Legislature sides with wildlife commission in fight over commissioner

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Source: Kentucky Dept. of Fish & Wildlife Resources

FRANKFORT, Ky. (WTVQ) – Members of the Kentucky House approved legislation this week aimed at ensuring the Fish and Wildlife Commission has the sole authority to appoint a commissioner and set the terms of that individual’s contract.

The bill, HB 394, is sponsored by Representative C. Ed Massey of Hebron and Representative Matt Koch of Paris and now heads to the Senate for its consideration.

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“Until last year, current statutes were interpreted to allow the Fish and Wildlife Commission to choose the Department’s Commissioner and determine salary and contract details. This process was used to hire multiple commissioners as recently as 2019,” Massey said. “However, we find ourselves in a position where we need to clarify who does what, and how we can best represent the needs and values of our sportsmen and women.”

The Department of Fish and Wildlife Resources was established to conserve, protect, and enhance Kentucky’s fish and wildlife resources with the goal of providing outstanding opportunities for hunting, fishing, trapping, boating, shooting sports, wildlife viewing, and related activities.

The Department’s leadership is provided by the Kentucky Fish and Wildlife Commission, a nine-member board comprised of volunteers who serve four-year terms. They are nominated by licensed hunters and anglers, appointed by the Governor, and confirmed by the Kentucky Senate.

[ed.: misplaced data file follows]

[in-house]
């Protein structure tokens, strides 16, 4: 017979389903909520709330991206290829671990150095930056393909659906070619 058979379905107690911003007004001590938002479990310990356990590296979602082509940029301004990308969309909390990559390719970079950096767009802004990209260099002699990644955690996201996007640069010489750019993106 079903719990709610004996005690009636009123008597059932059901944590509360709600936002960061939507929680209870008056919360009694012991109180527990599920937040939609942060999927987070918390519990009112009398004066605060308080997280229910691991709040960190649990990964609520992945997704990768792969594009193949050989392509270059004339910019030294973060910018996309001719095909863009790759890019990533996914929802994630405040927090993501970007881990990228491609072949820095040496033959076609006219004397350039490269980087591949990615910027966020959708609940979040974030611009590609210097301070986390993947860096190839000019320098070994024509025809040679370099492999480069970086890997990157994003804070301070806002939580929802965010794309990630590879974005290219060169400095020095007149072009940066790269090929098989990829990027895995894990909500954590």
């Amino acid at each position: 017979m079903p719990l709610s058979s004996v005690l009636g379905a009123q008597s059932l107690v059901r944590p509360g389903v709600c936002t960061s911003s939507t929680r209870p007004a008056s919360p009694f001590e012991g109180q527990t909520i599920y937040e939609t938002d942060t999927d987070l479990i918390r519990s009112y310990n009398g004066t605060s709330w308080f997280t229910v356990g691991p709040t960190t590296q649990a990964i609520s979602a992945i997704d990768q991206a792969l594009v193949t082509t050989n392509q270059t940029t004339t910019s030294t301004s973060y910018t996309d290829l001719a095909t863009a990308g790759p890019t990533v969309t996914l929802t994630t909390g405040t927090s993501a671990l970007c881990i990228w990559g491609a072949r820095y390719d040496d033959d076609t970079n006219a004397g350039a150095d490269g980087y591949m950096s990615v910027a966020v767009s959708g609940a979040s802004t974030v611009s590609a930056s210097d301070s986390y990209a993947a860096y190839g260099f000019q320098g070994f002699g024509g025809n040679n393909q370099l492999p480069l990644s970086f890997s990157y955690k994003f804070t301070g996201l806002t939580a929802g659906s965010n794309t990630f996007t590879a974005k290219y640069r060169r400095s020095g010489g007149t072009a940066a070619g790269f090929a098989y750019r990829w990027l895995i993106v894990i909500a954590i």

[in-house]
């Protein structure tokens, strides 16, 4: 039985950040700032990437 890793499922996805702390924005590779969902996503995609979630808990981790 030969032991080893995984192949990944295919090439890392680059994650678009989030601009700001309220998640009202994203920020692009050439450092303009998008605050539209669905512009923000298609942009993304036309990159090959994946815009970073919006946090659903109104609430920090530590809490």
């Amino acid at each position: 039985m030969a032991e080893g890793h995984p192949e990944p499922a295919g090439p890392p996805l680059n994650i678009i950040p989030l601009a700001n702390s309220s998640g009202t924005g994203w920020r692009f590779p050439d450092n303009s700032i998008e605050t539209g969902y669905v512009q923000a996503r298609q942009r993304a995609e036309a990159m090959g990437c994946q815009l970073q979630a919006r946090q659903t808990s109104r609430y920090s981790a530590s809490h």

The need for HB 394 stems from an ongoing situation that pits the Commission against the Finance and Administration Cabinet and Governor Andy Beshear.

In January 2020, the board unanimously voted to give Commissioner Rich Storm a new two-year contract.

Despite the Commission’s decision, the Beshear administration offered Storm only a one-year contract.

When Storm did not accept it, the administration stopped his salary July 15. While the administration attributed the one year contract to concerns about the state’s finances, Fish and Wildlife is funded by fees generated from hunting and fishing licenses and federal funds – not from the state’s General Fund.

The case ended up in court and a judge sided with Beshear, saying Finance and Administration controlled such matters as contracts by law. Beshear also noted the board has faced a number of legal issues, including questionable spending and other matters.

“We’re all tired of watching leadership positions like this become political pawns,” Koch added. “It’s commonsense to put the Fish and Wildlife Commission in charge of the Fish and Wildlife Commissioner, they are appointed specifically to serve as stewards of those resources and they know best what the Department needs in a leader.”

Koch added the salary and contract would have to be reviewed by the legislature’s Government Contract Review Committee.

Lawmakers have eight legislative days left in the 2021 Regular Session and will adjourn March 30.